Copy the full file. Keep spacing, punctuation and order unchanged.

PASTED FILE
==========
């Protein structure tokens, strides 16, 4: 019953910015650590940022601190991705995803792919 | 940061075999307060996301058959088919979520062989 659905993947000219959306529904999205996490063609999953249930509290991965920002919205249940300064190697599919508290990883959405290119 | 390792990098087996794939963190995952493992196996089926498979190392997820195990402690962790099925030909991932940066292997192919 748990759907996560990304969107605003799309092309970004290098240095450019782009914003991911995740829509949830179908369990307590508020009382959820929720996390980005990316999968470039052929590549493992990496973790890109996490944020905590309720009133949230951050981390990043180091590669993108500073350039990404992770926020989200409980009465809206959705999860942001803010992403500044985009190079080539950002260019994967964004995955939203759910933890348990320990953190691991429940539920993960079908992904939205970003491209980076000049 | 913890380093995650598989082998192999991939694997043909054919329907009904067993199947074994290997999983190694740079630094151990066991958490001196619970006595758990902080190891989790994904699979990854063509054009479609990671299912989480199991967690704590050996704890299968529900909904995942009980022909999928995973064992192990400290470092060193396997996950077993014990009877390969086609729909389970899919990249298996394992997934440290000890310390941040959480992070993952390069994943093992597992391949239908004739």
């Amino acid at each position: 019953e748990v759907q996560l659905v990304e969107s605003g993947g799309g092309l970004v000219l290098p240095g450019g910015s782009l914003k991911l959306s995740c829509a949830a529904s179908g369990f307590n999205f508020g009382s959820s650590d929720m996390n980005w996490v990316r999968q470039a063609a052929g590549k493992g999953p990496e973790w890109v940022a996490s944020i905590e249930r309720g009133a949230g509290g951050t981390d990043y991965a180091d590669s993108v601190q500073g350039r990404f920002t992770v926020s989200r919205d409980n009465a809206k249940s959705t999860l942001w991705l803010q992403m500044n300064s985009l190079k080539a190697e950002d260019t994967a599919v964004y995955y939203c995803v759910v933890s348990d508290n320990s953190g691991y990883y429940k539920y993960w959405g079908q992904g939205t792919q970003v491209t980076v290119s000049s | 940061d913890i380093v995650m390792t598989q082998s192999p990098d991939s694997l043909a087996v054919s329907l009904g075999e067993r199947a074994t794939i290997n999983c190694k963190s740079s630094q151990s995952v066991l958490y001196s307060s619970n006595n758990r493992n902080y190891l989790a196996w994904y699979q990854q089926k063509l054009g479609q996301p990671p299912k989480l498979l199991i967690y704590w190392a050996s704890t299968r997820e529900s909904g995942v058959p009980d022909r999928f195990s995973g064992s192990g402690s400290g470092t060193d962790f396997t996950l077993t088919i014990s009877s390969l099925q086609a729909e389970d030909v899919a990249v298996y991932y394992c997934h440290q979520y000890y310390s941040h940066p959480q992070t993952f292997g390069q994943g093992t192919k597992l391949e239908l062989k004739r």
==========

């Protein structure tokens, strides 16, 4: 019953910015650590940022601190991705995803792919 | 940061075999307060996301058959088919979520062989 659905993947000219959306529904999205996490063609999953249930509290991965920002919205249940300064190697599919508290990883959405290119 | 390792990098087996794939963190995952493992196996089926498979190392997820195990402690962790099925030909991932940066292997192919 748990759907996560990304969107605003799309092309970004290098240095450019782009914003991911995740829509949830179908369990307590508020009382959820929720996390980005990316999968470039052929590549493992990496973790890109996490944020905590309720009133949230951050981390990043180091590669993108500073350039990404992770926020989200409980009465809206959705999860942001803010992403500044985009190079080539950002260019994967964004995955939203759910933890348990320990953190691991429940539920993960079908992904939205970003491209980076000049 | 913890380093995650598989082998192999991939694997043909054919329907009904067993199947074994290997999983190694740079630094151990066991958490001196619970006595758990902080190891989790994904699979990854063509054009479609990671299912989480199991967690704590050996704890299968529900909904995942009980022909999928995973064992192990400290470092060193396997996950077993014990009877390969086609729909389970899919990249298996394992997934440290000890310390941040959480992070993952390069994943093992597992391949239908004739």
């Amino acid at each position: 019953e748990v759907q996560l659905v990304e969107s605003g993947g799309g092309l970004v000219l290098p240095g450019g910015s782009l914003k991911l959306s995740c829509a949830a529904s179908g369990f307590n999205f508020g009382s959820s650590d929720m996390n980005w996490v990316r999968q470039a063609a052929g590549k493992g999953p990496e973790w890109v940022a996490s944020i905590e249930r309720g009133a949230g509290g951050t981390d990043y991965a180091d590669s993108v601190q500073g350039r990404f920002t992770v926020s989200r919205d409980n009465a809206k249940s959705t999860l942001w991705l803010q992403m500044n300064s985009l190079k080539a190697e950002d260019t994967a599919v964004y995955y939203c995803v759910v933890s348990d508290n320990s953190g691991y990883y429940k539920y993960w959405g079908q992904g939205t792919q970003v491209t980076v290119s000049s | 940061d913890i380093v995650m390792t598989q082998s192999p990098d991939s694997l043909a087996v054919s329907l009904g075999e067993r199947a074994t794939i290997n999983c190694k963190s740079s630094q151990s995952v066991l958490y001196s307060s619970n006595n758990r493992n902080y190891l989790a196996w994904y699979q990854q089926k063509l054009g479609q996301p990671p299912k989480l498979l199991i967690y704590w190392a050996s704890t299968r997820e529900s909904g995942v058959p009980d022909r999928f195990s995973g064992s192990g402690s400290g470092t060193d962790f396997t996950l077993t088919i014990s009877s390969l099925q086609a729909e389970d030909v899919a990249v298996y991932y394992c997934h440290q979520y000890y310390s941040h940066p959480q992070t993952f292997g390069q994943g093992t192919k597992l391949e239908l062989k004739r």